By Kudakwashe Mhundwa
A Russian investor has approached the High Court seeking to force his business partners to reimburse him more than $2,7 million invested into a Gweru-based gold and antimony mining firm, which has been placed under provisional liquidation.
The project ran into troubled waters due to alleged poor corporate governance as the company became a perennial loss maker, having incurred a cumulative $1,7 million loss over the past two years.
Mr Nikolai Varenko, through his company Tamira Overseas, is claiming his money back, arguing his business partners — Sandara Magdalene Van Rooyen and Taleb Mohammed swindled him out of his investment.
The duo are listed as respondents in the matter.
Mr Varenko also seeks to have the corporate veil lifted in terms of section 318 of the Companies Act.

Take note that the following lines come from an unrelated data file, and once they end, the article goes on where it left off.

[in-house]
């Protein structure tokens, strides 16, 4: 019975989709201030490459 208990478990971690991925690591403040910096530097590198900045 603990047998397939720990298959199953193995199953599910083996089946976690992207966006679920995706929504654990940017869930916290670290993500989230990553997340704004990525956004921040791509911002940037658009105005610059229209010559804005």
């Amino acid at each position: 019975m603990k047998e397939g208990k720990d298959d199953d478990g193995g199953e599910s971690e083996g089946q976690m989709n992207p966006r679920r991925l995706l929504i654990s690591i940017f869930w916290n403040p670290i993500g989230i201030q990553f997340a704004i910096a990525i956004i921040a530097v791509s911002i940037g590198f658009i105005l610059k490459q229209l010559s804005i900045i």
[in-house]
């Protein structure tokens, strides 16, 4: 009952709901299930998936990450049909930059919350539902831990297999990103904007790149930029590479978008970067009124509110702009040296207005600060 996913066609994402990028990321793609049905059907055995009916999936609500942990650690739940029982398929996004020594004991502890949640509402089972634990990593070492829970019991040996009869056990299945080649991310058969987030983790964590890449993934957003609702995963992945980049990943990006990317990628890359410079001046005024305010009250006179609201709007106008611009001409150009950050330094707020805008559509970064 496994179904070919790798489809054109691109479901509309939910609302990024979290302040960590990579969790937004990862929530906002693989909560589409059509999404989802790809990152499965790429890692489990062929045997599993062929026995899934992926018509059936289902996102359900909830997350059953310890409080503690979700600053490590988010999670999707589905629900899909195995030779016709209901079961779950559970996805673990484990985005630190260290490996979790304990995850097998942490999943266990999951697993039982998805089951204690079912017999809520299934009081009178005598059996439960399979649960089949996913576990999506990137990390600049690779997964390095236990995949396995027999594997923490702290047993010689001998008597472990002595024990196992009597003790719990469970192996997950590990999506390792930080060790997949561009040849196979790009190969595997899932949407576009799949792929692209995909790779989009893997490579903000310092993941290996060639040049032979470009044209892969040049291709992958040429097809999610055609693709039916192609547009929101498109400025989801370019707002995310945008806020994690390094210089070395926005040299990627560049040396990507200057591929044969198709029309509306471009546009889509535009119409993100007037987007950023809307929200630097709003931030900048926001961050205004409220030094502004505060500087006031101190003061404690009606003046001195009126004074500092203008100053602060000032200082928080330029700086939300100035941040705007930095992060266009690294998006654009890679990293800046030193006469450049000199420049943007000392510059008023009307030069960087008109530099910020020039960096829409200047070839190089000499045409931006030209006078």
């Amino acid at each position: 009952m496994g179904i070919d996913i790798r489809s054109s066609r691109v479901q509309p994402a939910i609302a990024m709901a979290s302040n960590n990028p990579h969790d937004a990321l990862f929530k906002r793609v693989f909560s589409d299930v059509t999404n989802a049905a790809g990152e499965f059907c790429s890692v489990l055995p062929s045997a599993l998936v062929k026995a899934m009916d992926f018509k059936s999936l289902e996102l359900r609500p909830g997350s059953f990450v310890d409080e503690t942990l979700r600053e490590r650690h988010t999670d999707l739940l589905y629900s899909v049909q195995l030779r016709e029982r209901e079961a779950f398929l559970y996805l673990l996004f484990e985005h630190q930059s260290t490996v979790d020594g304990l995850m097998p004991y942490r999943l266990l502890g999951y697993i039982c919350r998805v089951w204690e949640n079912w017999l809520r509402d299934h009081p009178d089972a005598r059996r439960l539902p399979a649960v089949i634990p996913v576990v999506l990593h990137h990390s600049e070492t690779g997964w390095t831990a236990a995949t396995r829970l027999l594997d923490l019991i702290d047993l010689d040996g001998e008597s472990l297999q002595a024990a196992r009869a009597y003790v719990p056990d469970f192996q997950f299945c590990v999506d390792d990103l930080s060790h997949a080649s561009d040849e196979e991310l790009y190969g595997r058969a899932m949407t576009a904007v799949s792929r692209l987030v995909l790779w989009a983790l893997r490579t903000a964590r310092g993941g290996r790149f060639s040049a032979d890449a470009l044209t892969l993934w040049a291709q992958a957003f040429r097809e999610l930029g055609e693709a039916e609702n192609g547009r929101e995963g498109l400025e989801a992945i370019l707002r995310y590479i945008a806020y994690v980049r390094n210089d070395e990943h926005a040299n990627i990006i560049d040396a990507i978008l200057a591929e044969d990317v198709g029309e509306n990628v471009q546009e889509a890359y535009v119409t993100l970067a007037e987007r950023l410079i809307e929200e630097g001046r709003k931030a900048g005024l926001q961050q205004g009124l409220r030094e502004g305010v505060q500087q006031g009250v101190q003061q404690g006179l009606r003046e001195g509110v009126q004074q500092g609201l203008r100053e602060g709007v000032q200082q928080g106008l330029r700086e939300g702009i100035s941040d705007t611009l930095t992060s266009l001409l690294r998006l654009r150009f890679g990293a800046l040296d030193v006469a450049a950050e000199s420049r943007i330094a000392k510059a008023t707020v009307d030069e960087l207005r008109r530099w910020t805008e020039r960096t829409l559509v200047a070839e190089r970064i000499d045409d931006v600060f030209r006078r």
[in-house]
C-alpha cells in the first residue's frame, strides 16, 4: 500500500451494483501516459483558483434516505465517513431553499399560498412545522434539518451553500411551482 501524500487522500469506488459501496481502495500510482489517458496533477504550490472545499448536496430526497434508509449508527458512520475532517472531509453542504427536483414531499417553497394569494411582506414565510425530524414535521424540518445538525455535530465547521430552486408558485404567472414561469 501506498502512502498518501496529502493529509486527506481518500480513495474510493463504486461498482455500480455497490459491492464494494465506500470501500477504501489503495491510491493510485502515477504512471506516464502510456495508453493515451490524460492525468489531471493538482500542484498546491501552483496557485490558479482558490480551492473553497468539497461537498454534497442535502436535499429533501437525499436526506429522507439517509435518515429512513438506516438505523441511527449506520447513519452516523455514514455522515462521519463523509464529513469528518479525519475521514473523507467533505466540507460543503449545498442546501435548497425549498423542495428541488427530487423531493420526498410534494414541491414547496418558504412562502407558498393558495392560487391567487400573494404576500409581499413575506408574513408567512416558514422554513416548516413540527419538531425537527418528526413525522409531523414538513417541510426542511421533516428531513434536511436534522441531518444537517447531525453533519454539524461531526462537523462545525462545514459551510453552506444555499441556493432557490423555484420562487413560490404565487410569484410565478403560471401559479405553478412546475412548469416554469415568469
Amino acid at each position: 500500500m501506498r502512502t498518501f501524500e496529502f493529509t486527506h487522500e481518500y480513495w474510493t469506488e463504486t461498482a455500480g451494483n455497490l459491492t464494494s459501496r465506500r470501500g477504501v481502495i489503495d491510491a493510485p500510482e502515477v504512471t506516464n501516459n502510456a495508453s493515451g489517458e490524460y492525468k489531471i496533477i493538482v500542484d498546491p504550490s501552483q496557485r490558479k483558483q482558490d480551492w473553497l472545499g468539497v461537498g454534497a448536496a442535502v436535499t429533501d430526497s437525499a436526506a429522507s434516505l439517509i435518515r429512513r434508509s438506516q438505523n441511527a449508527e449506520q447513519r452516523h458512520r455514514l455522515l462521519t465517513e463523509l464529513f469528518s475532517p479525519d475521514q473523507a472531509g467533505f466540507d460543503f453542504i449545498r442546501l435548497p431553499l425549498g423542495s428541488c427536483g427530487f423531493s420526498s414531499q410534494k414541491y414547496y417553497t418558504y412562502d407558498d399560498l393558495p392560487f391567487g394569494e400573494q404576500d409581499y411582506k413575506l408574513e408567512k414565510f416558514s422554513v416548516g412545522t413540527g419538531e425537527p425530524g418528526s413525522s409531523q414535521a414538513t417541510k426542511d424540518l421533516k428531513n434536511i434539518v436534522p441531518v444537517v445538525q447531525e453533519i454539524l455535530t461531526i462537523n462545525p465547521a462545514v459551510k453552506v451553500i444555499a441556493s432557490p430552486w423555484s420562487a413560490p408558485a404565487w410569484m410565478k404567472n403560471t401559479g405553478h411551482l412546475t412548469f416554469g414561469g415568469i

The Act provides for sanctions against reckless or fraudulent conduct by directors in the operations of the company.
To buttress his case Mr Varenko relies on a forensic audit report, which he claims unearthed impropriety conduct of the two directors in the manner they ran the business.
They directors also being accused of failing to account for the revenue generated over the last two years although they were operating the business on a cash basis.
But Van Rooyen and Mohammed who also have a combined 1 percent majority stake in Aquarium challenged the validity of the forensic report claiming that the report contained misleading and contested issues.
After going through the bulky of the papers submitted by both parties’ lawyers, Justice Tawanda Hebert Chitapi was of the view that it was not possible for the court to make an informed decision on the papers as they stand.
He ordered the matter to go to trial to ventilate all the issues being raised by both parties since they were disputes of facts.
“I am persuaded to agree that there are serious and material disputes of fact which the court cannot resolve on the papers without evidence,” he said. The Herald.